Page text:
Chile: Psychiatrist Leads Crusade To Legalize Marijuana
By Steve Elliott
A Chilean psychiatrist known as "Dr. Marijuana" has earned notoriety in his South American nation for his crusade to legalize cannabis.
Dr. Milton Flores, 58, describes cannabis as "a tool and a medicine," reports Rafael Romo at CNN. He says he's used cannabis for years to treat patients with conditions including depression and anxiety -- and he's also smoked pot himself, for 44 years.
Flores is considered Chile's main advocate for cannabis legalization. He also favors legalization of other "entheogens" (psychoactive plants), including peyote, ayahuasca and San Pedro cactus. All were used by local shamans and healers well before the arrival of Europeans in the 16th century.
"Cannabis is neither good nor bad," Flores said. "Its use can be appropriate or inappropriate. It's a tool that can have very significant effects."
Flores has spoken out about his position throughout his career, going to great lengths to make his point. He has even been raided, twice, by Chilean drug enforcement authorities.
In March, police seized several marijuana plants at his mountain home. His case went all the way to the Chilean Supreme Court, but it was dismissed on a technicality. More recently, he was found guilty of growing 116 cannabis plants on his property; he was last week sentenced to 541 days -- more than 18 months -- of probation.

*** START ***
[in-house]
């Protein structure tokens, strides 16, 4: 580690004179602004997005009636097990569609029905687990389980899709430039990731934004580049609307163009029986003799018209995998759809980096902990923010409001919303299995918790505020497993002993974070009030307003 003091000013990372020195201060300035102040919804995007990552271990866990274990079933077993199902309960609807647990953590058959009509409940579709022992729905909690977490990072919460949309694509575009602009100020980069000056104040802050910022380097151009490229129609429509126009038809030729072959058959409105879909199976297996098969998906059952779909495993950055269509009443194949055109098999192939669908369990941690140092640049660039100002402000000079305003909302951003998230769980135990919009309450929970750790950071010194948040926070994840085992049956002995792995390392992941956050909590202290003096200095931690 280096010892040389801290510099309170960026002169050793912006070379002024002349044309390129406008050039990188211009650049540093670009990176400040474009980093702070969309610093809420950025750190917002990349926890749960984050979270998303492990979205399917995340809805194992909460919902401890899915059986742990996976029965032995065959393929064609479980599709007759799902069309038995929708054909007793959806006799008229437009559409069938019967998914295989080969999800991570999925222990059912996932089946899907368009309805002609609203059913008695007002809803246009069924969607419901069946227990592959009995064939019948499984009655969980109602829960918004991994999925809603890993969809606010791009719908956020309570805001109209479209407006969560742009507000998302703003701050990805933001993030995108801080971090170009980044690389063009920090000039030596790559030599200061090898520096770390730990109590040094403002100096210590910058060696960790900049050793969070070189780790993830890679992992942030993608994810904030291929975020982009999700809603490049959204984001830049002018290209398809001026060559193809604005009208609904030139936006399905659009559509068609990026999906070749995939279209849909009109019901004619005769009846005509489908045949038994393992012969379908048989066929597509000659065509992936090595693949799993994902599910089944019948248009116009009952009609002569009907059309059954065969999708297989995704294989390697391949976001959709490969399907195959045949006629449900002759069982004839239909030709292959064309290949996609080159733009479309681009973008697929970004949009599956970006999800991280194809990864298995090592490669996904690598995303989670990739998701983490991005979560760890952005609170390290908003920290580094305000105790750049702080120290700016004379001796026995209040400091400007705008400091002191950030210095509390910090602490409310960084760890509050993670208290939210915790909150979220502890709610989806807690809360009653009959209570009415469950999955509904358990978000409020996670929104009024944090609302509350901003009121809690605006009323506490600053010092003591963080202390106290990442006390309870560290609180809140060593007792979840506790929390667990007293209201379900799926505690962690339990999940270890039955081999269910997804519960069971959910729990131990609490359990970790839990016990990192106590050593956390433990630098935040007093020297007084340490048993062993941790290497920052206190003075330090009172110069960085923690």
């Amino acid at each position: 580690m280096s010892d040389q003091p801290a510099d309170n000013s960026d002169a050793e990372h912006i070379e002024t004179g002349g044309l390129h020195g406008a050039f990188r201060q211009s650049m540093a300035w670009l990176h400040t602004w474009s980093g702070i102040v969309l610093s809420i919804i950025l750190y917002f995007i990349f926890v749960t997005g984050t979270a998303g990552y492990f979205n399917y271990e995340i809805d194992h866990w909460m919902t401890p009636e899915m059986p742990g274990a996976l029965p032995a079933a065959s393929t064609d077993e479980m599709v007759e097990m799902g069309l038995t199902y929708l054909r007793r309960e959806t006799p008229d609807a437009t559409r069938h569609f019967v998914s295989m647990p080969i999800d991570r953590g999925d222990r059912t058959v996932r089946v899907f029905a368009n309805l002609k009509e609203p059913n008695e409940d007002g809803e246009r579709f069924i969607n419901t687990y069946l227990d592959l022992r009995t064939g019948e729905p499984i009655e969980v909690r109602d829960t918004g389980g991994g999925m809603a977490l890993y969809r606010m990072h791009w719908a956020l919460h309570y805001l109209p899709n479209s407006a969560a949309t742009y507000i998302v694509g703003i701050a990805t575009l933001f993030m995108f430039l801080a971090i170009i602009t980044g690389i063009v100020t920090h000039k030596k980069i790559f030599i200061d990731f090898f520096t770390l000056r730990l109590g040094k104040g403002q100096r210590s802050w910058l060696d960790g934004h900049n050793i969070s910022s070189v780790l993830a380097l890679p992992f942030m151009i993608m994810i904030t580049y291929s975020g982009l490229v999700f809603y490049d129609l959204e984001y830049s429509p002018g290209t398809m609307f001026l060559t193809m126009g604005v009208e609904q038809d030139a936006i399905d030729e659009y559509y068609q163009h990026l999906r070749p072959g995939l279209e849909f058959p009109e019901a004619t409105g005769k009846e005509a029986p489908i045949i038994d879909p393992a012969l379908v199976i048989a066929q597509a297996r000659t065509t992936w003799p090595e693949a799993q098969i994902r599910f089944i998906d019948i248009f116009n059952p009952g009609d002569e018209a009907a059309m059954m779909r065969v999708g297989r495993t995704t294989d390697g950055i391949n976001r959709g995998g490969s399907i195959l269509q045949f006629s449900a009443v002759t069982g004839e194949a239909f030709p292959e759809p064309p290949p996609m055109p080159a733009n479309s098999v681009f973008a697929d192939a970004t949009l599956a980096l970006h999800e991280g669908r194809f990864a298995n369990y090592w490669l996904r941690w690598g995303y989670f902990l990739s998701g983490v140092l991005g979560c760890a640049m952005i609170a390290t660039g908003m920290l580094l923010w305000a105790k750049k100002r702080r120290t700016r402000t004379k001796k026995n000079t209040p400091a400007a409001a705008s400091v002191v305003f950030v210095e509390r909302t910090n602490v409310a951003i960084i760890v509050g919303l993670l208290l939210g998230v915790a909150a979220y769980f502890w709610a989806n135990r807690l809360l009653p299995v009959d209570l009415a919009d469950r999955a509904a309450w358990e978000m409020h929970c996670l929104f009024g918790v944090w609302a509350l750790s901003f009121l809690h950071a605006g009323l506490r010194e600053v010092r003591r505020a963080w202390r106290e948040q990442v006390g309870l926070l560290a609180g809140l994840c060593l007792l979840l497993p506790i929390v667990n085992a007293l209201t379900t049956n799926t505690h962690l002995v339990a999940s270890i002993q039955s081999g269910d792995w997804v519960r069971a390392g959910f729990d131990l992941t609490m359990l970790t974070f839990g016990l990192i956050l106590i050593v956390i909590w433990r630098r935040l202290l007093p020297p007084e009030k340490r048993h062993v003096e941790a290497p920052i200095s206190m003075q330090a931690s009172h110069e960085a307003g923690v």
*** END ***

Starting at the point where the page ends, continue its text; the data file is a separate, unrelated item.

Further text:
Even though smoking cannabis no longer has the social stigma it once carried in Chile, and possessing it is rarely prosecuted, the nation still bans the production, sale, distribution and large-scale possession of pot.
The country gets pressure from the United States, Colombia and the United Nations to pursue a tough, law-enforcement approach on drugs. But liberal politicians want to distinguish between public health and national security when it comes to drug policy, especially regarding cannabis.
"I'm very proud, and I think it's something that is slowly changing the perspective of many people in different levels in this country," Carola Flores-Fernandez, a 33-year-old doctoral anthropology student at UC-Santa Barbara, said of her father.